Originally published by Kathy Hummel on 09/13/2017
ROOTING HYDRANGEA CUTTINGS IN FIVE EASY STEPS
Take a cutting from a branch of the hydrangea shrub about 5-6" long. Most experts say the cutting will work best if taken from a branch that did not flower this year.
Remove the lower leaves of the bottom two leaf nodes. The leaf node is where a leaf comes out of the branch. Most roots will form at that point.
Cut largest leaves down to about half their size
Dip cuttings in rooting...
Originally Published by Sandra Mason 08/28/2007
According to plants, green is "in". Gardeners, however, add plants known for everything but green. In the gardening world purple or yellow colored leaves are "in". Sometimes a change in leaf color can be an indication of nutrient or environmental problems. If your green plants are now yellow, chlorosis may be the issue with the tissue.
Abnormal yellowing of leaf tissue is called chlorosis. Leaves lack the essential green pigment...
Originally Published by Sandra Mason on 07/26/2003
Is it a weed or a wonderful taste treat? Purslane is cursed and curried all at the same time. For most of us, it comes as an unwelcome guest. Purslane, Portulaca oleracea, is probably in your garden right now but not because you invited it to dinner.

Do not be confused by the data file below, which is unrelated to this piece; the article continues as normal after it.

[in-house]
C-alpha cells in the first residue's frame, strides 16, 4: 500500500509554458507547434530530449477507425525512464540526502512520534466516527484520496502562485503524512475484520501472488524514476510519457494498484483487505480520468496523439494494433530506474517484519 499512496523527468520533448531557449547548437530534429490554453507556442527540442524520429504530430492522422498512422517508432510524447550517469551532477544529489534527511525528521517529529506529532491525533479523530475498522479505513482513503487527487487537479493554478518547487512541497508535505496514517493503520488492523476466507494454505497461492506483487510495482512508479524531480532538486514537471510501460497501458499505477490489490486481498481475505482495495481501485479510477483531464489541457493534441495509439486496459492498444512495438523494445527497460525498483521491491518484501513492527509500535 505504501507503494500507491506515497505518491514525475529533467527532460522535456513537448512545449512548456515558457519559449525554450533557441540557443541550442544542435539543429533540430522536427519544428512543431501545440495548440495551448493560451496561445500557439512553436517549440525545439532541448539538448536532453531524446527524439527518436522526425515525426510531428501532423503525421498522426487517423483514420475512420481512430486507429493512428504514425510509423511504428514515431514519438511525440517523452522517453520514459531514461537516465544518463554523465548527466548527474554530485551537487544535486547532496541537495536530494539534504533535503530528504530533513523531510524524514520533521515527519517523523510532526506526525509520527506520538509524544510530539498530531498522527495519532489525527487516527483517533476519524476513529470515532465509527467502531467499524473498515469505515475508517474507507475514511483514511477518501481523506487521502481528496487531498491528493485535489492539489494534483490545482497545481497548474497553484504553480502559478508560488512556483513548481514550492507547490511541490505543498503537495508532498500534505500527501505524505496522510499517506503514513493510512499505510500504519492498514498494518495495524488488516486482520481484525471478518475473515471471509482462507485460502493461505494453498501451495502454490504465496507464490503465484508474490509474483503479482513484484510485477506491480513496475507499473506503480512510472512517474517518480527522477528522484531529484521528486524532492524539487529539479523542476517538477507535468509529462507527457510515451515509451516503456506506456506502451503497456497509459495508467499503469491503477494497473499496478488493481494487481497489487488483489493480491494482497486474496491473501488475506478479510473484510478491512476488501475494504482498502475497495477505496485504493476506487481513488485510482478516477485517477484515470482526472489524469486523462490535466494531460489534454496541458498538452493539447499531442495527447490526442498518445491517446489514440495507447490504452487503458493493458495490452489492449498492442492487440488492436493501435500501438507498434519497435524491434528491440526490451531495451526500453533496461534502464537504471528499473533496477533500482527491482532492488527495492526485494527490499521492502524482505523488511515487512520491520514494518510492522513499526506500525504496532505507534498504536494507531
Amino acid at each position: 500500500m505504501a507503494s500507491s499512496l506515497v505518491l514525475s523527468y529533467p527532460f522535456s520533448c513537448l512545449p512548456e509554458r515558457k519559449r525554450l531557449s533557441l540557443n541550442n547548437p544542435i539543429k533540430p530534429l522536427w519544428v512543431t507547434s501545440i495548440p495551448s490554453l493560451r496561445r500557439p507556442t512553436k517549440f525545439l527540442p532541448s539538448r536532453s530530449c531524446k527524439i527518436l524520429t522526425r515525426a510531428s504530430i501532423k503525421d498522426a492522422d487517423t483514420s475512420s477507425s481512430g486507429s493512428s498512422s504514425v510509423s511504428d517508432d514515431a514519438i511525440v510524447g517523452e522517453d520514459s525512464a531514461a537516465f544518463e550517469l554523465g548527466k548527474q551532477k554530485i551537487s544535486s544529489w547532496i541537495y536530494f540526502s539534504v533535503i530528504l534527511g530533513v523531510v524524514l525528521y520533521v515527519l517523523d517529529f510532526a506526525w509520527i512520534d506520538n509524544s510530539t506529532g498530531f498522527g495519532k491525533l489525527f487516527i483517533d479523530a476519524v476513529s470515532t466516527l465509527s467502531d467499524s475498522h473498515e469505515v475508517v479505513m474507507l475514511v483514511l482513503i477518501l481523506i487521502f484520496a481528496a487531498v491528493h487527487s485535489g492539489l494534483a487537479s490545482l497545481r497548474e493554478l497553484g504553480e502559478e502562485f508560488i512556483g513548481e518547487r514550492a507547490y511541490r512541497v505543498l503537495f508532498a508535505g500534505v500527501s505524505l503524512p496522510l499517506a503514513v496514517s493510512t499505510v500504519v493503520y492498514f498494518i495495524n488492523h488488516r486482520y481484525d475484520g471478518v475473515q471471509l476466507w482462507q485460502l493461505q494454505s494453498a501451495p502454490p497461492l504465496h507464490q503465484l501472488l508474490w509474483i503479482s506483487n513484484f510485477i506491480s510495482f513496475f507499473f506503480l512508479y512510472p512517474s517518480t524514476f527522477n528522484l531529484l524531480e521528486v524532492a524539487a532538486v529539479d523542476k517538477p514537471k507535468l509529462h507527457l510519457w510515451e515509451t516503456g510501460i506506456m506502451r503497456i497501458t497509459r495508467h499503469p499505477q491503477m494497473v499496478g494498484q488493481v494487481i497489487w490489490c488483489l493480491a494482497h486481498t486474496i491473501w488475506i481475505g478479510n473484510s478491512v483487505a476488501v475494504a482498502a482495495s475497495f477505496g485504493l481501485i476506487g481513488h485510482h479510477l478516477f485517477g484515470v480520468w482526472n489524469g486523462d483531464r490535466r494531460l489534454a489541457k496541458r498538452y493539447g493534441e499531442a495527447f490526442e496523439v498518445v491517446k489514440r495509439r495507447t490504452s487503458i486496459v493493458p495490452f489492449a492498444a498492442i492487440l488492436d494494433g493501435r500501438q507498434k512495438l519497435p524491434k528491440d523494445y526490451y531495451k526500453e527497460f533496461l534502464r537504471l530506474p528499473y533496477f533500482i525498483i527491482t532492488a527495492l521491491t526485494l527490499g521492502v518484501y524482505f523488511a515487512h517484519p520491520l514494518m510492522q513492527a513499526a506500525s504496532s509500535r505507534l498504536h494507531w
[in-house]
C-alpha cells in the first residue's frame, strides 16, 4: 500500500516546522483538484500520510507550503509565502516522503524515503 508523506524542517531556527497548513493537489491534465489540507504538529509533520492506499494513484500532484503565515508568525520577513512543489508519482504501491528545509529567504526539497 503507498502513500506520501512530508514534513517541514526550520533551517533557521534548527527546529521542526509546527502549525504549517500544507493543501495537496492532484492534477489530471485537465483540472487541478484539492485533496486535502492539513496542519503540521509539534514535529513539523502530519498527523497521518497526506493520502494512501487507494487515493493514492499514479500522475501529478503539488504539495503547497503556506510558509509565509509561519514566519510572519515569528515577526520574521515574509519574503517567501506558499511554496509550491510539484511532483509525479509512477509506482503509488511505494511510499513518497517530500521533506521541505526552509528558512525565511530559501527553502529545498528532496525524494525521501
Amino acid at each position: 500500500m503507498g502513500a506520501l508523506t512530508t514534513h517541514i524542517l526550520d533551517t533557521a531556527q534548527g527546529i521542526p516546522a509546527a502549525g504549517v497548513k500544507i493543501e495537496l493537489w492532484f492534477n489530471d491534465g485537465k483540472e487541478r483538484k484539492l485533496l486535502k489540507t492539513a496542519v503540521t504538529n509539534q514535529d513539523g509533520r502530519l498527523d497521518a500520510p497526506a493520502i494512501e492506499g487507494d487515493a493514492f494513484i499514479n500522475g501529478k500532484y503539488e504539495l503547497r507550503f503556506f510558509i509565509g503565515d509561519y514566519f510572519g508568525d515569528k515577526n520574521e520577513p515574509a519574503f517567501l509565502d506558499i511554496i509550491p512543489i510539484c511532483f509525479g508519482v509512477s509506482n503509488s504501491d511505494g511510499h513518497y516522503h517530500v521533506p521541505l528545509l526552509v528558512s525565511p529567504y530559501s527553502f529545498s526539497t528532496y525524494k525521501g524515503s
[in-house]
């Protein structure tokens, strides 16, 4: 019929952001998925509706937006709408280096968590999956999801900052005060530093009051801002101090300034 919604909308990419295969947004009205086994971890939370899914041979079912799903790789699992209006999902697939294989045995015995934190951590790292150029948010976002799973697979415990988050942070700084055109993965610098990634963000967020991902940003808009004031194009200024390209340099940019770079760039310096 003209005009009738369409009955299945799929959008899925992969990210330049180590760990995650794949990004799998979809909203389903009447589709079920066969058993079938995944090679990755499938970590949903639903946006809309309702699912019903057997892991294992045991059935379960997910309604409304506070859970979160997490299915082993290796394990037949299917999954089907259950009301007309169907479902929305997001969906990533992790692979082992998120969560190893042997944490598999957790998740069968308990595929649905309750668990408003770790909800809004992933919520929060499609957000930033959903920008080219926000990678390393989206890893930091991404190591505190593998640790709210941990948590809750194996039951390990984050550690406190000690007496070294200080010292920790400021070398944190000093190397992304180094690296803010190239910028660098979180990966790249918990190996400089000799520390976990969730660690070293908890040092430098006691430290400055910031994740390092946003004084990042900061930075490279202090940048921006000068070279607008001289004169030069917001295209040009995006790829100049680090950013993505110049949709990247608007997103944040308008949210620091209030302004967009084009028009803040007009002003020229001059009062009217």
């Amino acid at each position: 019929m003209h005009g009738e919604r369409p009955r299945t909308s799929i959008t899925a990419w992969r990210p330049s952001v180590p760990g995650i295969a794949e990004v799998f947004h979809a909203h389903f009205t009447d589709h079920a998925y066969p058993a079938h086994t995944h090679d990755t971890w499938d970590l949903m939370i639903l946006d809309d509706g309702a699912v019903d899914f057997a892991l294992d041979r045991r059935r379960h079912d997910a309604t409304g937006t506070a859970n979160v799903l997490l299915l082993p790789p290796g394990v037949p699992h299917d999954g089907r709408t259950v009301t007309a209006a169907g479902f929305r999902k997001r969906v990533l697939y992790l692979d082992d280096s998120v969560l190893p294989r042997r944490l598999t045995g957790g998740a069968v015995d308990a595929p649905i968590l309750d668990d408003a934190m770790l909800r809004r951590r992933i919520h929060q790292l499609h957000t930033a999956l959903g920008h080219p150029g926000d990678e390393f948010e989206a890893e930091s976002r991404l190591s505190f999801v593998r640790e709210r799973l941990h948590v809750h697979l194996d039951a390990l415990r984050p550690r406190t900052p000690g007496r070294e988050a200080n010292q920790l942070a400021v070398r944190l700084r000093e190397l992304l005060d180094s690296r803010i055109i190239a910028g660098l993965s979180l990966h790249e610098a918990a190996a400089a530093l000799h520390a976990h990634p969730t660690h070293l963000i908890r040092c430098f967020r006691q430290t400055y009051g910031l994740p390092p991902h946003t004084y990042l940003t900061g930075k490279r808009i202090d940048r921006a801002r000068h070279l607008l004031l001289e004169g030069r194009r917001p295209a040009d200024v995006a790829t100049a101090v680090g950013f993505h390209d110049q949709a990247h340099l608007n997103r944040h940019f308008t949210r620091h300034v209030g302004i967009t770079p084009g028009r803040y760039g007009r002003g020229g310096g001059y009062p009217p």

Purslane is native to India and Persia and has spread throughout the world as an edible plant and as a weed. Many cultures embrace purslane as a food.
Purslane has fleshy...
Originally Published by Sandra Mason on 7/22/2000
The Greek goddess Iris walked a rainbow pathway through the sky and the flower named for her has a rainbow of flower colors. Iris is one of the oldest garden flowers. Iris is often seen as the only remnant of a long since abandoned home.
Although the most familiar type of iris is the bearded iris, the genus includes 200 or more species, including some North American natives. Species are separated into two major groups...
On a recent trip to Allerton Park, I found myself dancing on walnuts. It seems to be a good year for nuts. You can interpret that statement any way you like. In horticulture, we often complain about walnuts for their ability to keep other plants from growing around them. However, walnuts do provide a nut crop that is highly prized for its rich, distinct, somewhat tangy flavor.
Black walnuts are from a common native tree unlike the English walnuts found in stores. The challenge is getting at...